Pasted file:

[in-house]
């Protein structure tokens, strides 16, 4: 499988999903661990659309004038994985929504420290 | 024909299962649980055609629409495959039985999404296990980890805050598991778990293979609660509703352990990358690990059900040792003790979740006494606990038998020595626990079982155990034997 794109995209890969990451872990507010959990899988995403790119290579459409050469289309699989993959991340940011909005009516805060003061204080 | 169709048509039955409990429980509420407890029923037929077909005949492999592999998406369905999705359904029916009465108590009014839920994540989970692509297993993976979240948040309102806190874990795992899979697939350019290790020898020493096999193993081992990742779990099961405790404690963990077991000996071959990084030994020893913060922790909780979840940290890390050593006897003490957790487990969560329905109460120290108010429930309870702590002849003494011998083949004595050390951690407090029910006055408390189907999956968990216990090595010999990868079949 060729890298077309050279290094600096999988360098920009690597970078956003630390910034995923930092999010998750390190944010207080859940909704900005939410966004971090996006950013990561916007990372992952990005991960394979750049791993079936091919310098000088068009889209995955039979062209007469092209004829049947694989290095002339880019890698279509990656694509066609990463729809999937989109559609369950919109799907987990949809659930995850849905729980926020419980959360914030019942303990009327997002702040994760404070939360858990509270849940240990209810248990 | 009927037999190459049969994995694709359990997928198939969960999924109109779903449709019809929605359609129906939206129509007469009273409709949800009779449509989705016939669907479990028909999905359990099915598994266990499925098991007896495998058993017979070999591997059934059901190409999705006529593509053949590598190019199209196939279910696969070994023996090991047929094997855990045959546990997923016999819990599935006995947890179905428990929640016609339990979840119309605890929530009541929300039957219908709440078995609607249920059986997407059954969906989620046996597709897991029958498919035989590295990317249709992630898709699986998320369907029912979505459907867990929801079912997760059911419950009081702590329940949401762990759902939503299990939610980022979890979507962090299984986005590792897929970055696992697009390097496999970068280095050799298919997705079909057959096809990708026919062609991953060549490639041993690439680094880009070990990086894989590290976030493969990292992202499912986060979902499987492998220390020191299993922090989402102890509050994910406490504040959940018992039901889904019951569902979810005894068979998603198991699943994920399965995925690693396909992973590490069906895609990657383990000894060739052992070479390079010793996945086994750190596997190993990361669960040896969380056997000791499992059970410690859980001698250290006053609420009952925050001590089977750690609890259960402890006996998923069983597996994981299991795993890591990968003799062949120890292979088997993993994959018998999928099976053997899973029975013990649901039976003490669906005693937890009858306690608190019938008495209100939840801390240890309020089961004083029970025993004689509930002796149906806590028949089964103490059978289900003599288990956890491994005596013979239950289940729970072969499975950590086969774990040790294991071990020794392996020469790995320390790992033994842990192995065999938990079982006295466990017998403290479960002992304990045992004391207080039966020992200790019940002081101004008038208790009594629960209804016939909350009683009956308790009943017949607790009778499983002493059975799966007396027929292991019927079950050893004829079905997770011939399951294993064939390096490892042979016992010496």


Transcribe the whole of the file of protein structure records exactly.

[in-house]
């Protein structure tokens, strides 16, 4: 499988999903661990659309004038994985929504420290 | 024909299962649980055609629409495959039985999404296990980890805050598991778990293979609660509703352990990358690990059900040792003790979740006494606990038998020595626990079982155990034997 794109995209890969990451872990507010959990899988995403790119290579459409050469289309699989993959991340940011909005009516805060003061204080 | 169709048509039955409990429980509420407890029923037929077909005949492999592999998406369905999705359904029916009465108590009014839920994540989970692509297993993976979240948040309102806190874990795992899979697939350019290790020898020493096999193993081992990742779990099961405790404690963990077991000996071959990084030994020893913060922790909780979840940290890390050593006897003490957790487990969560329905109460120290108010429930309870702590002849003494011998083949004595050390951690407090029910006055408390189907999956968990216990090595010999990868079949 060729890298077309050279290094600096999988360098920009690597970078956003630390910034995923930092999010998750390190944010207080859940909704900005939410966004971090996006950013990561916007990372992952990005991960394979750049791993079936091919310098000088068009889209995955039979062209007469092209004829049947694989290095002339880019890698279509990656694509066609990463729809999937989109559609369950919109799907987990949809659930995850849905729980926020419980959360914030019942303990009327997002702040994760404070939360858990509270849940240990209810248990 | 009927037999190459049969994995694709359990997928198939969960999924109109779903449709019809929605359609129906939206129509007469009273409709949800009779449509989705016939669907479990028909999905359990099915598994266990499925098991007896495998058993017979070999591997059934059901190409999705006529593509053949590598190019199209196939279910696969070994023996090991047929094997855990045959546990997923016999819990599935006995947890179905428990929640016609339990979840119309605890929530009541929300039957219908709440078995609607249920059986997407059954969906989620046996597709897991029958498919035989590295990317249709992630898709699986998320369907029912979505459907867990929801079912997760059911419950009081702590329940949401762990759902939503299990939610980022979890979507962090299984986005590792897929970055696992697009390097496999970068280095050799298919997705079909057959096809990708026919062609991953060549490639041993690439680094880009070990990086894989590290976030493969990292992202499912986060979902499987492998220390020191299993922090989402102890509050994910406490504040959940018992039901889904019951569902979810005894068979998603198991699943994920399965995925690693396909992973590490069906895609990657383990000894060739052992070479390079010793996945086994750190596997190993990361669960040896969380056997000791499992059970410690859980001698250290006053609420009952925050001590089977750690609890259960402890006996998923069983597996994981299991795993890591990968003799062949120890292979088997993993994959018998999928099976053997899973029975013990649901039976003490669906005693937890009858306690608190019938008495209100939840801390240890309020089961004083029970025993004689509930002796149906806590028949089964103490059978289900003599288990956890491994005596013979239950289940729970072969499975950590086969774990040790294991071990020794392996020469790995320390790992033994842990192995065999938990079982006295466990017998403290479960002992304990045992004391207080039966020992200790019940002081101004008038208790009594629960209804016939909350009683009956308790009943017949607790009778499983002493059975799966007396027929292991019927079950050893004829079905997770011939399951294993064939390096490892042979016992010496």